Jenna L. Michigan

Gun Control

The need to control the gun usage in America is a vital issue that continues to be ignored.

Dear Mr./Mrs. Future President,

I am writing to voice my concerns with the gun usage in America. Take a moment to reflect on all the lives that have been lost. Remember the 21 people who died in the San Ysidro shooting in 1984? What about the 20 innocent Sandyhook Elementary children who went to school one day not knowing they’d never go home again or see their parents? They were shot along with six of their teachers in a place we all used to believe was so safe it was almost holy ground. And who can forget the 50 lives that were lost at a club in Orlando just three months ago? And it’s not just mass shootings. It’s also accidental gun injuries, road rage, drive-by bullet sprays, and murder. Based on these acts, which make improper use of such a deadly weapon, I believe that you, Future President, should fight to ban assault weapons and make it much harder to buy a gun in America.

Instead of asking, “How hard is it to buy a gun?” We should really ask, “How easy is it?” To answer this question, CNN did a segment on seeing how easy it really is to buy a gun. They asked a thirteen-year-old boy to go into stores and try to buy beer, cigarettes, racy magazines, and a lottery ticket. He was denied each time. However, when he got to a gun show, this young boy bought a gun in minutes. It came from a private seller, a type of sale which requires little documentation. This is just one of the ways people can buy guns now. The fact that the boy was denied all those items at the store but easily bought a gun speaks volumes about the inconsistent regulations that are contributing to escalating gun violence. It’s not possible to buy beer from a store without being 21, but a deadly weapon can be bought by a child. This is how guns get into the wrong hands. A person could have a history of mental illness, yet he has little problem buying a gun. There needs to be a more extensive background check on each person who tries to buy a gun. I think this has to be enforced in every type of gun sale.

I think that banning handguns and semi-automatic weapons would significantly impact the number of gun deaths and injuries annually. According to “The Nation,” each year there is an average of 30,000 deaths, 70,000 injuries, and 20 instances of mass murder by guns. These statistics are shattering. Support for handguns has decreased significantly from 60 percent in 1959 to just 26 percent. If the deadliest types of guns were banned, you would indirectly save thousands of lives.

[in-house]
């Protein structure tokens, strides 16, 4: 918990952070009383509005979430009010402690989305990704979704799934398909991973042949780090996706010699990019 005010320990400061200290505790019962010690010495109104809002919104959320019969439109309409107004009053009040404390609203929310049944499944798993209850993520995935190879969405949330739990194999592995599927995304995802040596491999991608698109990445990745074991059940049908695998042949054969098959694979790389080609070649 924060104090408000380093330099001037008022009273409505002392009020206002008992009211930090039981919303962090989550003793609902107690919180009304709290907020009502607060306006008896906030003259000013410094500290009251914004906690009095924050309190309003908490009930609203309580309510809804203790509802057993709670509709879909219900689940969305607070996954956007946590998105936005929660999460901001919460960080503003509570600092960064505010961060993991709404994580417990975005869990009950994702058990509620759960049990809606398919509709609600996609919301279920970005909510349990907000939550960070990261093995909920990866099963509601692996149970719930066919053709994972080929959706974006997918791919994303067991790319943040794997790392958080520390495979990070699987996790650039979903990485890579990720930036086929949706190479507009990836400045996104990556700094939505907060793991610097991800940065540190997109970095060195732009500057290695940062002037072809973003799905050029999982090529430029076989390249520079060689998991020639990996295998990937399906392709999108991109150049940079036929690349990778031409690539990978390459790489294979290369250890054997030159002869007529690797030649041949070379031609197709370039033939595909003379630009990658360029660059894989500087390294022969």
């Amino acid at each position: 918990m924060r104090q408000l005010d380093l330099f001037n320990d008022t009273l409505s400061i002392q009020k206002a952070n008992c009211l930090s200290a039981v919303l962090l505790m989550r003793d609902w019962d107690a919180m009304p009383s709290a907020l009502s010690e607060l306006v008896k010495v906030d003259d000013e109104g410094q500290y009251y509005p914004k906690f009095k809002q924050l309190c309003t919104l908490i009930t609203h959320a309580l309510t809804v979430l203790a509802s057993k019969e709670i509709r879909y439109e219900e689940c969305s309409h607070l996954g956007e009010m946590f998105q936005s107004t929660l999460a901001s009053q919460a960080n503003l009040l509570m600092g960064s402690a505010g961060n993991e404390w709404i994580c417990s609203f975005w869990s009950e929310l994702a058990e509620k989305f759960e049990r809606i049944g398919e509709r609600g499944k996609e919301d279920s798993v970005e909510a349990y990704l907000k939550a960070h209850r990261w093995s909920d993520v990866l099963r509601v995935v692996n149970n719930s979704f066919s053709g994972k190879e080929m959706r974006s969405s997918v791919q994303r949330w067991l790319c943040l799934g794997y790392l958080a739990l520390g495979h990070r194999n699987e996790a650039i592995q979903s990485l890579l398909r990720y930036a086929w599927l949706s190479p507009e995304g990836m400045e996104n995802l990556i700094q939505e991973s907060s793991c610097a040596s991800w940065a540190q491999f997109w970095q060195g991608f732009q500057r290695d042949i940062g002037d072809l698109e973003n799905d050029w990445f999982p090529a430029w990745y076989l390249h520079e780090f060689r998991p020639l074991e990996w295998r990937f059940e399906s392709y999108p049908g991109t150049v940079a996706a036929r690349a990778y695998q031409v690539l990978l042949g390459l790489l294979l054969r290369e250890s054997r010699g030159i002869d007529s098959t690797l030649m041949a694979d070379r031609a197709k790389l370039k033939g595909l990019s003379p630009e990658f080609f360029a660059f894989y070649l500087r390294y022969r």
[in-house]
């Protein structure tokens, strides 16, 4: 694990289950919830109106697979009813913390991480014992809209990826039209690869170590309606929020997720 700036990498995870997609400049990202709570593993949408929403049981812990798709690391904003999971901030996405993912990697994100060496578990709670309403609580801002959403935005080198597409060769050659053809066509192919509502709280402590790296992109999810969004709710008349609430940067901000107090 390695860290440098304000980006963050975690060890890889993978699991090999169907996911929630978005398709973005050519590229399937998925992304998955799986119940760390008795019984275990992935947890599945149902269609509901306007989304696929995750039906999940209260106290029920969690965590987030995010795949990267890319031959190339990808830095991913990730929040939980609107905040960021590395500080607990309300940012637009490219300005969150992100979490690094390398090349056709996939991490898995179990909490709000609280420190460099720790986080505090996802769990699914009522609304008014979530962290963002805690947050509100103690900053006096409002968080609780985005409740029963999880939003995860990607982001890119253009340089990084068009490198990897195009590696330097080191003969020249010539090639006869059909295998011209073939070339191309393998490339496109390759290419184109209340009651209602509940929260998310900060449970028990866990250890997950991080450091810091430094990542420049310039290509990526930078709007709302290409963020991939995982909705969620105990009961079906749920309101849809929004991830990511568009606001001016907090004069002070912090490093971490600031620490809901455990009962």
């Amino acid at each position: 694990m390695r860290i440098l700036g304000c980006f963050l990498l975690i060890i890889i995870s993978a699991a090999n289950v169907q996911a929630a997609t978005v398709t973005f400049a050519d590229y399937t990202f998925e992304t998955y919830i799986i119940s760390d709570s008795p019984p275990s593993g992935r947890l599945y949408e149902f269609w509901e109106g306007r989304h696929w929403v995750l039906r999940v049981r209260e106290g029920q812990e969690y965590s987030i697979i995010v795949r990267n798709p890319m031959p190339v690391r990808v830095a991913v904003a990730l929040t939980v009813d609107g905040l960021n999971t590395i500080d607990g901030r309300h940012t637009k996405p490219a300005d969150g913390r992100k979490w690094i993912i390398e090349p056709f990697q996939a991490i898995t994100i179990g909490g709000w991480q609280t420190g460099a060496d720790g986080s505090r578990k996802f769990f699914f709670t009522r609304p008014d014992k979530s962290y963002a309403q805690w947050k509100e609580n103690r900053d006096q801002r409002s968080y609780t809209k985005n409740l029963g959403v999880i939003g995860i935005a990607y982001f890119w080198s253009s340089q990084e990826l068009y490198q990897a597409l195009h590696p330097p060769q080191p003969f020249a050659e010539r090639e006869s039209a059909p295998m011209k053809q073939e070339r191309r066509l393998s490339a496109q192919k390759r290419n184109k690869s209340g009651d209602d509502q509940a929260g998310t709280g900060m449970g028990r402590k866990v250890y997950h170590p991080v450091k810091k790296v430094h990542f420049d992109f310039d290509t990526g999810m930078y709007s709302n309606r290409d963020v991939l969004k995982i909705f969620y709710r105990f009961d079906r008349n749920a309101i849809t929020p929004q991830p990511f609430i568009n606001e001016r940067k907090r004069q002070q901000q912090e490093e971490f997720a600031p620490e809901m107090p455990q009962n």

Although I believe handguns and semi-automatics should be outlawed, the National Rifle Association is adamantly against gun control, according to They believe that the second amendment guarantees the right to bear arms in almost any form. At a time when they could not envision an AK-47, our founding fathers wrote this to make sure a militia had guns. The NRA exists so they can protect everyone’s rights to own a gun. They make it so difficult to initiate gun reforms because they are a powerful lobbying force. The NRA thinks that making more severe laws may not actually lower gun violence at all. They believe more guns make America safer. If that were true, then why are there so many deaths from guns annually? This is what must be asked when debating gun laws. The NRA forgets that this world is quickly going in a downward spiral of people who own guns who are out of control.

I am writing this as a cry for help for me and the nation. I want to stop hearing about the shooter who killed six random students on a college campus or a four-year-old who accidentally shot and killed himself because he found his parent’s gun. My heart longs for the day when laws require extensive background checks and for a day when handguns are banned altogether. With your help, I believe that one day it will be possible.


Jenna Larson

Avondale High School

AP Lang

Rick Kreinbring's 2016-17 AP Language and Composition students

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